Can We Avoid Another Financial Crisis? (The Future of Capitalism), Steve Keen, 2017 

Capital in the Twenty-First Century, Thomas Piketty, 2013: Once the rate of return of capital (r) exceeds the rate of output and income growth (g), capitalism produces unsustainable inequalities. Liked that the charts go back much further in time than what I’ve typically seen (1800s), but too many pages were on the methodology, and describing charts rather than highlighting insights, so I discontinued halfway. (3/5)

Capitalism Without Capital: The Rise of the Intangible Economy, Jonathan Haskel and Stian Westlake, 2017 (4/5)

The Challenger Sale, Matthew Dixon and Brent Adamson, 2011: The most effective salespeople focus on teaching their customers something new and reframe the problem they have, while the least effective salespeople just focus on building the relationship. I owe this book credit for helping me close some key deals in my sales and customer success roles at tech start-up I’m at – a must read if you’re in any client-facing role! (4/5)

Change By Design, Tim Brown, 2009: Design thinking brings a harmonious balance of feasibility, viability, and desirability into the heart of the most impactful projects and products. Love design thinking, but the book was just so so. (3.5/5)

Changing World Order: Why Nations Succeed or Fail, Ray Dalio, 2021. Loved Ray Dalio’s LinkedIn series on this, comparing the rise and fall of empires, so pre-ordered as soon as the book was announced. 

Chaos, James Gleick, 1989: Just as the discipline-specific language once challenged scientists from conceptualising chaos theory, the practical challenge now is being able to see chaos in daily life when it is there. (4.5/5) 

The Code of the Extraordinary Mind, Vishen Lakhiani, 2016: Much of our beliefs are outdated, and much like a computer, we need to continually rewrite our models of reality (hardware) and ways of living (software). (4/5)

Collapse: How Societies Choose to Fail or Succeed, Jared Diamond, 2006

The Communist Manifesto, Karl Marx and Friedrich Engels, 1848: While it’s well known that Marx argued that worker exploitation will persist so long as class structure persists, perhaps it’s less known that Marx never really specified how a socialist economy should work. Read this classic because many economic/ politics books were contradicting each other about what Marx said so I wanted to see for myself… there’s not much in here… probably need to read the much thicker Das Kapital to get better grasp on Marxist ideas. (3/5)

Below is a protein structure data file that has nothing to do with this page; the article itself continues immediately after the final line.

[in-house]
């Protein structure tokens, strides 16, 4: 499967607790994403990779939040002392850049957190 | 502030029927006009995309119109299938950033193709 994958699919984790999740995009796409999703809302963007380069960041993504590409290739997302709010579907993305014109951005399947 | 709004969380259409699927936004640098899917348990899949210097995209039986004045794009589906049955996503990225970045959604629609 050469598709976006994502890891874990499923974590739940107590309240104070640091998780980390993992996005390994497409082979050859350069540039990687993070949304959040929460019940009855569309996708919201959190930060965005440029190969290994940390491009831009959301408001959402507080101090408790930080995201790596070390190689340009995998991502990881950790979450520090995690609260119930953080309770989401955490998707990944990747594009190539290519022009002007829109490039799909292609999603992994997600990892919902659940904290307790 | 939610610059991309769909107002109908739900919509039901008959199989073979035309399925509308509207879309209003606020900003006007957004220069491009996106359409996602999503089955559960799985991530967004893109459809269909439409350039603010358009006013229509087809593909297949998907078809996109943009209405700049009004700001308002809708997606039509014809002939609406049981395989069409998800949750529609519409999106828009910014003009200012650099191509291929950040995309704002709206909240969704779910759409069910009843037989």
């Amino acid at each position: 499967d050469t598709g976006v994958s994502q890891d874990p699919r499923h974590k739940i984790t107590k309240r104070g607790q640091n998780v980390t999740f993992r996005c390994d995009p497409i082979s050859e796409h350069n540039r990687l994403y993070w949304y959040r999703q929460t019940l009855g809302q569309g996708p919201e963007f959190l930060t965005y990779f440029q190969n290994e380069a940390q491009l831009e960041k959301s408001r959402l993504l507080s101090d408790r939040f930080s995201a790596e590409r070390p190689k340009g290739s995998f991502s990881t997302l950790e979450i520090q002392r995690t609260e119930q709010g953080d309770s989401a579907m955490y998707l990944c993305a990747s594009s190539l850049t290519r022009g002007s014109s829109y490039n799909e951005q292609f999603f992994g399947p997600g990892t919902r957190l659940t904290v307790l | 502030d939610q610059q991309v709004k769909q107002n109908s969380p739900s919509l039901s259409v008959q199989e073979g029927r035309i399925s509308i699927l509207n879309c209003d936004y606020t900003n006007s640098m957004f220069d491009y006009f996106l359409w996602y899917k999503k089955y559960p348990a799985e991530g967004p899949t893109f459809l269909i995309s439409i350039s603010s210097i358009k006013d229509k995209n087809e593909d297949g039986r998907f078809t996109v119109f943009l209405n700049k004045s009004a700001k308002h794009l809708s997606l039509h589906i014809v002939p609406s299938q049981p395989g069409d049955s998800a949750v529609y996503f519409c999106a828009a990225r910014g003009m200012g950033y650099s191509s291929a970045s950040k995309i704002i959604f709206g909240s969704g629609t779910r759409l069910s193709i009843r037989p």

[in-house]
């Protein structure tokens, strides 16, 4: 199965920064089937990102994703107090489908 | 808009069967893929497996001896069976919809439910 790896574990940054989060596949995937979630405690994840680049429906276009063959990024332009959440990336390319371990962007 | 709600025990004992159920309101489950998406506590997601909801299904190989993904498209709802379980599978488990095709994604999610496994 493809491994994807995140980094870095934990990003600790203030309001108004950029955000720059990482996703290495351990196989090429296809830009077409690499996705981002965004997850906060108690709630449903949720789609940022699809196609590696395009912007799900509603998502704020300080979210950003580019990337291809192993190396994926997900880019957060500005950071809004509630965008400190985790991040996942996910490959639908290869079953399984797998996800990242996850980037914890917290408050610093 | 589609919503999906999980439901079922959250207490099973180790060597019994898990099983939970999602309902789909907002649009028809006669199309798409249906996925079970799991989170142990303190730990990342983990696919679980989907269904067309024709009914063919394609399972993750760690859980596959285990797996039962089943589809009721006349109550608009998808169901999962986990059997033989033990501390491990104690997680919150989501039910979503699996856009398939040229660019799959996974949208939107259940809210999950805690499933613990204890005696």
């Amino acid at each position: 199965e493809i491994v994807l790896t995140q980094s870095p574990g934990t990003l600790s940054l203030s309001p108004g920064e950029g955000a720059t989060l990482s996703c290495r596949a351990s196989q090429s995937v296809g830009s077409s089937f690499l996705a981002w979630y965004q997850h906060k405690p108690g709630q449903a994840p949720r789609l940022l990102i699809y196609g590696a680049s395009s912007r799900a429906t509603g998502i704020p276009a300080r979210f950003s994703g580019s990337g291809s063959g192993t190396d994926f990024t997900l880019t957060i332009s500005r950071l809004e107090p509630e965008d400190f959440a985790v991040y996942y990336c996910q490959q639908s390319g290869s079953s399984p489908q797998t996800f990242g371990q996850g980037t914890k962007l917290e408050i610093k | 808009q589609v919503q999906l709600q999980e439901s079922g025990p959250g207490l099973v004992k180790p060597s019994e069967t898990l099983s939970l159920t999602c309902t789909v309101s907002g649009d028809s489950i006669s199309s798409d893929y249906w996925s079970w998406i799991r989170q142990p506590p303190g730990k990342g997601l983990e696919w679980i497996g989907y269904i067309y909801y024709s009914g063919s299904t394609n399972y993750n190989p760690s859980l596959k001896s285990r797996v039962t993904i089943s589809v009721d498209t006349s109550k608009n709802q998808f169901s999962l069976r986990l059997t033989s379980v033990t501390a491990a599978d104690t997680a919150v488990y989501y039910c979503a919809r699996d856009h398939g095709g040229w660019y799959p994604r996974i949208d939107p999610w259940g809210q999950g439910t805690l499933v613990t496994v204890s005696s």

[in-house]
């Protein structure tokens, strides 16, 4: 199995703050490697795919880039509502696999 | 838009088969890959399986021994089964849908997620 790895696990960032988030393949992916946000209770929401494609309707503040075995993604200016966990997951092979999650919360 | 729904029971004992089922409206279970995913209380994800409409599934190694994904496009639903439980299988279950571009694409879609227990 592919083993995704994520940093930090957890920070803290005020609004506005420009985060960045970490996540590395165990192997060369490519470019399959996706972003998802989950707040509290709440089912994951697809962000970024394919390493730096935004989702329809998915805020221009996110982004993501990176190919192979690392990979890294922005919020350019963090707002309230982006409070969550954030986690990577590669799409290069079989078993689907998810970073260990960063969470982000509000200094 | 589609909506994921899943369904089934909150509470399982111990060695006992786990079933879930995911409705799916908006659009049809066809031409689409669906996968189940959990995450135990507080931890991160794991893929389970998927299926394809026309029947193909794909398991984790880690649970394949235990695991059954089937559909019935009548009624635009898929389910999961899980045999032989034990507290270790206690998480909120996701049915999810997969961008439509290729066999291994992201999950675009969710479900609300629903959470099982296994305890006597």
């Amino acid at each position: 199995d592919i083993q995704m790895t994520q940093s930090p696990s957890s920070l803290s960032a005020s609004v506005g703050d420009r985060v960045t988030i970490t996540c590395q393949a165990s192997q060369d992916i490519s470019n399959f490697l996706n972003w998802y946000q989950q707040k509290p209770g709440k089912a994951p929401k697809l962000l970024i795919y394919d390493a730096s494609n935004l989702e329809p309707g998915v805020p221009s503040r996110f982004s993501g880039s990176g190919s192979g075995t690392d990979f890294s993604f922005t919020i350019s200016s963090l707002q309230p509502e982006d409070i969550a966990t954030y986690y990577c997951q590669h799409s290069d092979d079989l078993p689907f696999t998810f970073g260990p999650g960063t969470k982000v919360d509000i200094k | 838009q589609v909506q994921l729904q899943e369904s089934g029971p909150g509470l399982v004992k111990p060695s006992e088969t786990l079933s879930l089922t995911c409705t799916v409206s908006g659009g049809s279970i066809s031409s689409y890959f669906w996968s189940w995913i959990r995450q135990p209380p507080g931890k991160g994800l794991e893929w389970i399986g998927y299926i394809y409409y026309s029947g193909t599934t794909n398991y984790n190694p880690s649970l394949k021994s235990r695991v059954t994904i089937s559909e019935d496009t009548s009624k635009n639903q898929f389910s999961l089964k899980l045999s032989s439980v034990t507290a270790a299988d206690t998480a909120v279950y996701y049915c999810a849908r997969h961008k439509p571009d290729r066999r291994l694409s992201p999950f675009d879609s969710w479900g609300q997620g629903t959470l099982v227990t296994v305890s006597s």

Competing on Analytics: The New Science of Winning, Thomas Davenport and Jeanne Harris, 2007 

Complexity, Melanie Mitchell, 2011: Once one learns the basics about the complexity – emergence, self-organising, chaos, non-linearity, entropy, computation, networks, scaling etc – it becomes apparent that it is one of the most powerful mental models to help make sense of the world. (4.5/5) 

Constants of Nature: The Numbers That Encode the Deepest Secrets of the Universe, John Barrow, 2002 

Copernicus Complex: Our Cosmic Significance in a Universe of Planets and Probabilities, Caleb Scharf, 2014

The Courage To Be Disliked: The Japanese Phenomenon That Shows You How to Change Your Life and Achieve Real Happiness, Ichiro Kishimi and Fumitake Koga, 2019

Creativity Inc, Ed Catmull, 2013: Maintaining a culture of creativity requires the art of delicately balancing becoming the project you’re working on while maintaining a higher level perspective. (3.5/5)